Forty years on from the Falklands War, Brad Birch’s new play dramatises the build up to this devastating ten-week conflict and the reconstruction in its aftermath. The central tenet of his play is community: a well-chosen cast of characters whose warmth and humour are undeniable. From the loveable grumpy neighbour who is owed potatoes to the mother of two who doesn’t know how to explain invasion to her children, the islanders are a strong unit. Individually they are unimportant: together they form a community force. They belong.
The play transitions between the day to day life of the islanders and the fraught politics of early 80s Britain. Margaret Thatcher will always make for good theatre: her legacy of strikes, poverty, the destruction of industry, and the violence which played out under her leadership combine a substantial portion of our history. References to ‘Milk Snatcher’ Thatcher and Bloody Sunday fitted seamlessly into the dialogue. Anger fuels art and here in particular it works, although perhaps the Margaret Thatcher we see on stage is not as she should be. The comedic acting, of Thatcher and the politicians around her, was a deliberate choice to emphasise the (eerily-prescient) horror of unemployment and starving children under Tory rule, but it missed the mark. The contrast between the Thatcher we saw acted, and the actual footage of her speeches projected on to the back of the set, made for wildly different emotional reactions.
Certainly, this play did very well to draw on the tensions of culture, identity and nationhood. Gabriel (Eduardo Arcelus) and Sebastian (Alvaro Flores) were standout characters; both Argentines, one an islander and the other a soldier, who played out the internal conflict and the difficulty of allegiance with excellent range.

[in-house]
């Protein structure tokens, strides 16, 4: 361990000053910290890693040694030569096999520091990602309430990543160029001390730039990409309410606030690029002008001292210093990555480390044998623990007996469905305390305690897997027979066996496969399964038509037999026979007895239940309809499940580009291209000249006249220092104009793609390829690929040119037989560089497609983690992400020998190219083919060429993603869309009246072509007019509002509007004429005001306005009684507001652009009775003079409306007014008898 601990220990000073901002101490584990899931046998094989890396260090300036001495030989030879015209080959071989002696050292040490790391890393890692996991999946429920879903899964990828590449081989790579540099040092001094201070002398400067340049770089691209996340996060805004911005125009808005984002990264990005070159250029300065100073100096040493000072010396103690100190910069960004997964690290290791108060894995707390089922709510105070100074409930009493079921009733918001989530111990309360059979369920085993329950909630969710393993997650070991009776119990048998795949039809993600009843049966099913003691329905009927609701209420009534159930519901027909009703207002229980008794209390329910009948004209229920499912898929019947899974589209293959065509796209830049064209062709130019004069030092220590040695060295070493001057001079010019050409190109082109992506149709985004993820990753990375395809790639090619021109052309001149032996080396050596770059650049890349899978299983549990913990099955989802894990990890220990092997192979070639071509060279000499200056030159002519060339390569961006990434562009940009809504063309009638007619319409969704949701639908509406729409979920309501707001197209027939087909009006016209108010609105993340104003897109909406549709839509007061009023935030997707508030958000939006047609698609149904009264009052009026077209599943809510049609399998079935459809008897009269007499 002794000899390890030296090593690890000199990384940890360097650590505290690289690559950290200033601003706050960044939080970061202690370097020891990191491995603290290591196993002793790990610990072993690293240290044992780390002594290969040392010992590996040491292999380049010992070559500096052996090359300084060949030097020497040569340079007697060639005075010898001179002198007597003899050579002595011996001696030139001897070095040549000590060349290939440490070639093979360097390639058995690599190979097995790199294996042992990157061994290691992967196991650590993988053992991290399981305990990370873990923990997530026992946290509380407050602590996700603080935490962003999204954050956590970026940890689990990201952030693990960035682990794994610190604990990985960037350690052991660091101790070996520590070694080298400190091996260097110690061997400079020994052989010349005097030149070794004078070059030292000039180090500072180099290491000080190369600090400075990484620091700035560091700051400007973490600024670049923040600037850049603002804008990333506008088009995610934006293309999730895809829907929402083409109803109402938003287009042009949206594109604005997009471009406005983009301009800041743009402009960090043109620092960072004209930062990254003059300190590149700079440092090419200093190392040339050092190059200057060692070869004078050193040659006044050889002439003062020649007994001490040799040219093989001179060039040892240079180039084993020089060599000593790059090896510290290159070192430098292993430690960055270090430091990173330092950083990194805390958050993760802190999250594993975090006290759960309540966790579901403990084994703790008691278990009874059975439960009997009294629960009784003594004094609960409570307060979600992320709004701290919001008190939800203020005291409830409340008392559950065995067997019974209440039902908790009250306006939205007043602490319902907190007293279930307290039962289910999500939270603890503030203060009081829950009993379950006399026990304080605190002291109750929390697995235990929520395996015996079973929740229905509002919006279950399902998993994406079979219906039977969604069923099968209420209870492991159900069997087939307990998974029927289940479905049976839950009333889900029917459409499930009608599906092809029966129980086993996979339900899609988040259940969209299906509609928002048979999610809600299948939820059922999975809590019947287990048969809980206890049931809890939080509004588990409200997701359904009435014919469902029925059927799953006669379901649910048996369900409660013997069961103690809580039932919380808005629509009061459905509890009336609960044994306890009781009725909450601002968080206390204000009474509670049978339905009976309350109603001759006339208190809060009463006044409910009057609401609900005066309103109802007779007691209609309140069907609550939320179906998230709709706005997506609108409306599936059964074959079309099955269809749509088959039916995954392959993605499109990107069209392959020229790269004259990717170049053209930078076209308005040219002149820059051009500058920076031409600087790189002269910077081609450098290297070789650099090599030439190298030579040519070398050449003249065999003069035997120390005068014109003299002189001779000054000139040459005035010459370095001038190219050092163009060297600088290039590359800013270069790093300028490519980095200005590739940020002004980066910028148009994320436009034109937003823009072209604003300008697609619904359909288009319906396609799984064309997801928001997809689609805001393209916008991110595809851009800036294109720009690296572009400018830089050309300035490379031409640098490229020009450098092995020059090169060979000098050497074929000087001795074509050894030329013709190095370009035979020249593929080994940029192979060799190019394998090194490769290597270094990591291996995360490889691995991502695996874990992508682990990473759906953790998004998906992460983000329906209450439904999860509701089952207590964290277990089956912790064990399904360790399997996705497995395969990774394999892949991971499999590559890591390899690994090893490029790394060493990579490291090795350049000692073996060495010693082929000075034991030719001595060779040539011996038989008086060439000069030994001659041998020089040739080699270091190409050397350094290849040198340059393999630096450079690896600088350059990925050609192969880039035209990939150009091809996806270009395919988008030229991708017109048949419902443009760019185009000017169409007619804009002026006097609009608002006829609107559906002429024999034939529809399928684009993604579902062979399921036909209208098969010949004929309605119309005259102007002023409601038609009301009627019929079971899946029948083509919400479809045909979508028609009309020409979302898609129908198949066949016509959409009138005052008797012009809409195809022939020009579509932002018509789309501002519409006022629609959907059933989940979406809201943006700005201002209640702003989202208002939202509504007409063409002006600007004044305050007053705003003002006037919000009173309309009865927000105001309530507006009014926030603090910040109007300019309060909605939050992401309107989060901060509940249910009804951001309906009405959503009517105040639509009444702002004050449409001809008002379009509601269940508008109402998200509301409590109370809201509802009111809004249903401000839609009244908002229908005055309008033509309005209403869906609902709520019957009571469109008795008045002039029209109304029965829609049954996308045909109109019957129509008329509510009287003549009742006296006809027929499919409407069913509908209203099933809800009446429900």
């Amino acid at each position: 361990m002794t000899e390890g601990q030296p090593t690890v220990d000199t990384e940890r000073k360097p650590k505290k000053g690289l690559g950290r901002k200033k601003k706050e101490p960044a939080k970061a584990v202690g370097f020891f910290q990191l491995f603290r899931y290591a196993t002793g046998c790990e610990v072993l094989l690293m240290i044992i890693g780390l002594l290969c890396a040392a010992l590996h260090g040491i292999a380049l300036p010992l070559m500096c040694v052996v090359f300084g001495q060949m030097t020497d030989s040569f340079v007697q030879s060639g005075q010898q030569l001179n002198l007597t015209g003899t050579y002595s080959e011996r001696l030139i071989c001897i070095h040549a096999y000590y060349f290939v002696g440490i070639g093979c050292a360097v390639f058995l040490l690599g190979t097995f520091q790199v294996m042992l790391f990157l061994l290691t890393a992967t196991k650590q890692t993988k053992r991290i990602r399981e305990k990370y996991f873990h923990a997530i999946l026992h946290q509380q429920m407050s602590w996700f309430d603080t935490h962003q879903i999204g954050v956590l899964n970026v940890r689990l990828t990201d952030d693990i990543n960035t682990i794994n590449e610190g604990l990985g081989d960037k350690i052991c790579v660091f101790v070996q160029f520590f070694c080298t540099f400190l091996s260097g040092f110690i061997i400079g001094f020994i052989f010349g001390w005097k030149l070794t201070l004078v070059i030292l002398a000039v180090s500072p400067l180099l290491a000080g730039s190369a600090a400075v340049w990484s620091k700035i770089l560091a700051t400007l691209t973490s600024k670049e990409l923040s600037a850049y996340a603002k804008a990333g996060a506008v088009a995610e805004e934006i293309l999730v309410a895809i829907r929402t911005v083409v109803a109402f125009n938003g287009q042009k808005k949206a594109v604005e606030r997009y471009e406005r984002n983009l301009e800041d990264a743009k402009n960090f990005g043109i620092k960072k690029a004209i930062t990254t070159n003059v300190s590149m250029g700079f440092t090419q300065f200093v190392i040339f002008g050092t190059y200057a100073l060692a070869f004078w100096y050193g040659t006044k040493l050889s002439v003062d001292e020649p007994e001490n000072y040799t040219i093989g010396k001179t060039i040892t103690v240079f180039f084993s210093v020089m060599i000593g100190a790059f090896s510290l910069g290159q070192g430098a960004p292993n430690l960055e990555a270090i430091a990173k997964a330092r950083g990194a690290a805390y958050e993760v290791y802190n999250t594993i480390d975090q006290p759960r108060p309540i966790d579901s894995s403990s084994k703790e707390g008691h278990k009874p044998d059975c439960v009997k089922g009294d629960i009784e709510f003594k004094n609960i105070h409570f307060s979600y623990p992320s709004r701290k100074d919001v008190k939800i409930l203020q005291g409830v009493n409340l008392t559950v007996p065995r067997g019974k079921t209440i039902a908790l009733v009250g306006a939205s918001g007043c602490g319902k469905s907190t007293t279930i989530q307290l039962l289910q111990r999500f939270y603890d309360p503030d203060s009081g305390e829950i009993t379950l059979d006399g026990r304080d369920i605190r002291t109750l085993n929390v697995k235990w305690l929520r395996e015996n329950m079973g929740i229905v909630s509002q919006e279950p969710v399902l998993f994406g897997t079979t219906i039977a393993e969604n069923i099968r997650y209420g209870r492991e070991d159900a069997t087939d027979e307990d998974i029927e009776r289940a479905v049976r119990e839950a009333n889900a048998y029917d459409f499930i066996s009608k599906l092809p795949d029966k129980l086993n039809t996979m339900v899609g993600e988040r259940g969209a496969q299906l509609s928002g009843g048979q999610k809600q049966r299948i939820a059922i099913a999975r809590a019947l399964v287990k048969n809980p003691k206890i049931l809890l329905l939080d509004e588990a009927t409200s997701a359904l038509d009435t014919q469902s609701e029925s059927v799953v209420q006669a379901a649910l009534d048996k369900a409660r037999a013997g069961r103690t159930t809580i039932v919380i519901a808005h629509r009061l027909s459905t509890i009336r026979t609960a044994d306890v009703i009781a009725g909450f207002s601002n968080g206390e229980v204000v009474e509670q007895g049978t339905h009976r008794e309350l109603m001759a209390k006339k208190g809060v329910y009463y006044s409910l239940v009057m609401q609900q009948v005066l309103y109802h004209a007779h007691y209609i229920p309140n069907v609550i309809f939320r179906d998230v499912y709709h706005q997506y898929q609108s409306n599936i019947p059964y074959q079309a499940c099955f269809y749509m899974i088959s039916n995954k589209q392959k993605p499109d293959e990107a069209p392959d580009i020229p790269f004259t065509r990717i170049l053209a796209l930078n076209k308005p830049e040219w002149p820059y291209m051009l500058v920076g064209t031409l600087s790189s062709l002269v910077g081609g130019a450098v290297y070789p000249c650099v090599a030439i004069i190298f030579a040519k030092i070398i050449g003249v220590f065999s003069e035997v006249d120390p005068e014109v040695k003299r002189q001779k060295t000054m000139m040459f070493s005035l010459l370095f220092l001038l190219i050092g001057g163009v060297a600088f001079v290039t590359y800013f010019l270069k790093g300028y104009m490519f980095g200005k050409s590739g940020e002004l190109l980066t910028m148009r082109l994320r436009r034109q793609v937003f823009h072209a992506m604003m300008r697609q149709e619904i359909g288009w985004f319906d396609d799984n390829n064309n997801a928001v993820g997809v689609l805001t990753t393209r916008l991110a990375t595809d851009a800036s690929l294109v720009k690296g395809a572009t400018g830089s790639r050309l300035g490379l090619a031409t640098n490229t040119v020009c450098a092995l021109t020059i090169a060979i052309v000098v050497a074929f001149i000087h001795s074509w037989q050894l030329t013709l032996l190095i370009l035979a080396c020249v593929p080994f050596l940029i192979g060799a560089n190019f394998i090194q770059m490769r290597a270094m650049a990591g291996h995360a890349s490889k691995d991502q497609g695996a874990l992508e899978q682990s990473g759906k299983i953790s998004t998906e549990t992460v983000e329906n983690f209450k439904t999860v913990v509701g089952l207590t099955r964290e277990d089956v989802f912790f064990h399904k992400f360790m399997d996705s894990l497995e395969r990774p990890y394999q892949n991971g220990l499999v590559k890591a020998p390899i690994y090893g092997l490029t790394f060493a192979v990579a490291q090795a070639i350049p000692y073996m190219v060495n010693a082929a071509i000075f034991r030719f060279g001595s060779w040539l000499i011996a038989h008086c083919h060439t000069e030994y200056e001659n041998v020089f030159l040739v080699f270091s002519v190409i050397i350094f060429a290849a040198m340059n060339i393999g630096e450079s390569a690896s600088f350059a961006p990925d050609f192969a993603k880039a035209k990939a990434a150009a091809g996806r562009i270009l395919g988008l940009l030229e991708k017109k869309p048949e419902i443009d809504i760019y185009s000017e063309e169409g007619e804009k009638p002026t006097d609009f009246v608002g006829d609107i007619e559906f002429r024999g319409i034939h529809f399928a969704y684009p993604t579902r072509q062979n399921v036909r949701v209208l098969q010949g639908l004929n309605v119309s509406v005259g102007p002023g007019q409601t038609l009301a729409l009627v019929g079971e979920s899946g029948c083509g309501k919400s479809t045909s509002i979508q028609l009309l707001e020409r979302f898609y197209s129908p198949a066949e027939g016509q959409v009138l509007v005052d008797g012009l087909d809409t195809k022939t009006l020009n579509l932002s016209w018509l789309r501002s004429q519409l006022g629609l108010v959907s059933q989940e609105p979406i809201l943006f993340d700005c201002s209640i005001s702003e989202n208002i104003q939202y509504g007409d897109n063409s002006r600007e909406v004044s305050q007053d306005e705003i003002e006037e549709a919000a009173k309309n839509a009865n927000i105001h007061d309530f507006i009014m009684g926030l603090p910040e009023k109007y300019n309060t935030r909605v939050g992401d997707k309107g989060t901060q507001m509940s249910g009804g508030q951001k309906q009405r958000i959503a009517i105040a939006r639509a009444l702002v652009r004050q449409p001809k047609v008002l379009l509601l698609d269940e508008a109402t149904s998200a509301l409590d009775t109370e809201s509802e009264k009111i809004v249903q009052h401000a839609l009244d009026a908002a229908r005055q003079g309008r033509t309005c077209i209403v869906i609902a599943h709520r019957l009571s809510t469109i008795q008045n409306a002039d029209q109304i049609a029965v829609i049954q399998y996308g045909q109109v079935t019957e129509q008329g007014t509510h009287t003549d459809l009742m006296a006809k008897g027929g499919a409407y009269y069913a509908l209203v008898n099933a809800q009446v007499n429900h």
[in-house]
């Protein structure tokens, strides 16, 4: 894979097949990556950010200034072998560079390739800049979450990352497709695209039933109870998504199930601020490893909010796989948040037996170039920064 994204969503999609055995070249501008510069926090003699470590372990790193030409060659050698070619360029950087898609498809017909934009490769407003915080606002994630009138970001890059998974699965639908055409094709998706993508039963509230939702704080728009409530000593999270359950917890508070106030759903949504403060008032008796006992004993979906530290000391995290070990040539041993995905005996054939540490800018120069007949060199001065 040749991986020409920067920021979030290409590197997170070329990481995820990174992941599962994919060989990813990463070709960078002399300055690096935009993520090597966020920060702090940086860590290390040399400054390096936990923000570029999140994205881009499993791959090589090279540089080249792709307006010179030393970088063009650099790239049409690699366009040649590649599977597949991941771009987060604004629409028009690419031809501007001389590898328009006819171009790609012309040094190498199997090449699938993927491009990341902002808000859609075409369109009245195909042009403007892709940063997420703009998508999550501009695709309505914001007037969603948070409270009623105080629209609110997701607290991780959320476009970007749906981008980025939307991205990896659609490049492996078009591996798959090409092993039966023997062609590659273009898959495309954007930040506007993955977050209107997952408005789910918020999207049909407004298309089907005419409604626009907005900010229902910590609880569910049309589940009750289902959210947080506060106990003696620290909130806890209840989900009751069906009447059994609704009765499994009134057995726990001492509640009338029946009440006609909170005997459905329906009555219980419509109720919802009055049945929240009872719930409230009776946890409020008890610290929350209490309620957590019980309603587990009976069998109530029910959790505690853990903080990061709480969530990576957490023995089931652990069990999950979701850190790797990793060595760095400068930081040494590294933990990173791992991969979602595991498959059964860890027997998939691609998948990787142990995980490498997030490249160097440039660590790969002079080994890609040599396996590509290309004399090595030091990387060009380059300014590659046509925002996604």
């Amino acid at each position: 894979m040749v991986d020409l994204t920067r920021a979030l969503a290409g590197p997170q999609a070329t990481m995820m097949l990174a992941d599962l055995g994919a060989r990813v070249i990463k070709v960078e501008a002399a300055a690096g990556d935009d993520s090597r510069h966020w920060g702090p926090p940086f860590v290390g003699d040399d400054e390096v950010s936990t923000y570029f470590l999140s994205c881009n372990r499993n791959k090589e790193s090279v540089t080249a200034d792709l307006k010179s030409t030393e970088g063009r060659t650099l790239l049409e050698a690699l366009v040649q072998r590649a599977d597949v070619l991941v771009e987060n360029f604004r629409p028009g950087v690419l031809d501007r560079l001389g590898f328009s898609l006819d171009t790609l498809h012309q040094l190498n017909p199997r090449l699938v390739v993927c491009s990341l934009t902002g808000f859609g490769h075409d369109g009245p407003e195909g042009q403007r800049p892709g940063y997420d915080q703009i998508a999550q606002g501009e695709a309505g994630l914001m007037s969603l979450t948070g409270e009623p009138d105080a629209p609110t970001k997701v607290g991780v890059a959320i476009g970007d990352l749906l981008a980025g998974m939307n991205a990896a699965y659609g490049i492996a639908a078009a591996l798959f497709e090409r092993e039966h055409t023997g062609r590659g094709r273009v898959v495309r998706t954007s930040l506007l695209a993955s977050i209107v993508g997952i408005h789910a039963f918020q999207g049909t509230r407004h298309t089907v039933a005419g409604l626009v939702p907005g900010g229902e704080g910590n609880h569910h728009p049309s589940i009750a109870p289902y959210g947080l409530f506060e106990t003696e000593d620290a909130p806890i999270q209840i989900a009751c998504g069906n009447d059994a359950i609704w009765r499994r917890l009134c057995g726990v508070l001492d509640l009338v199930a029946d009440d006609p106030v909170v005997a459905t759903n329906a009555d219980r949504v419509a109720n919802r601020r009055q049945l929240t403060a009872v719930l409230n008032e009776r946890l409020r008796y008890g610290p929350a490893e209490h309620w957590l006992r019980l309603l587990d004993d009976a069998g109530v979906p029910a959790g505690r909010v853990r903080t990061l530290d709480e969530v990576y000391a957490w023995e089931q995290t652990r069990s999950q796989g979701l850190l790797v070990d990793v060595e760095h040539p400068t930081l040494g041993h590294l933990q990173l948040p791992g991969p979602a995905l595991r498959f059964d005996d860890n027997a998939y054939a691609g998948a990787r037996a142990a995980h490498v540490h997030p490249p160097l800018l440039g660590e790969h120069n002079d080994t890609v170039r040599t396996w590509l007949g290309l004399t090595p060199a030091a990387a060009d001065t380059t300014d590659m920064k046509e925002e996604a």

The play’s pacing and narration were at times less smooth than it could have been. It takes a considerable time for the actual conflict to begin, and the islanders narrate a significant portion of the events in reported speech, which makes it feel less like an experience of community hardship and more of an individual matter, which was clearly not the aim of the story.
However, what Falkland Sound does is overall fantastic. It is the powerful story of what happens when imperial legacy and violence meet, and what it means to survive something wholly unprecedented, with a leader grasping for votes rather than with the sound understanding of what is really happening. It is the story of a place most British people rarely think of or even consider British, and what it meant to have that identity overturned in the space of a few days. This play is at its best when it focuses on politics; it is, in these moments, incredibly didactic and brilliantly acted. You cannot fault the ambition and drive of its story, when this part of our history is so often left behind. The final speech from Joanne Howarth’s Margaret Thatcher was phenomenal. Howarth captured her every movement and manner of speech with astonishingly lifelike effect – I was more than impressed.
At a crossroads in our own, messy, 21st-century politics, it feels more important than ever to re-examine our collective history and underline what it means to be British, whether we should cherish that or not, and how we move forward into making theatre reflect our understanding of nationhood.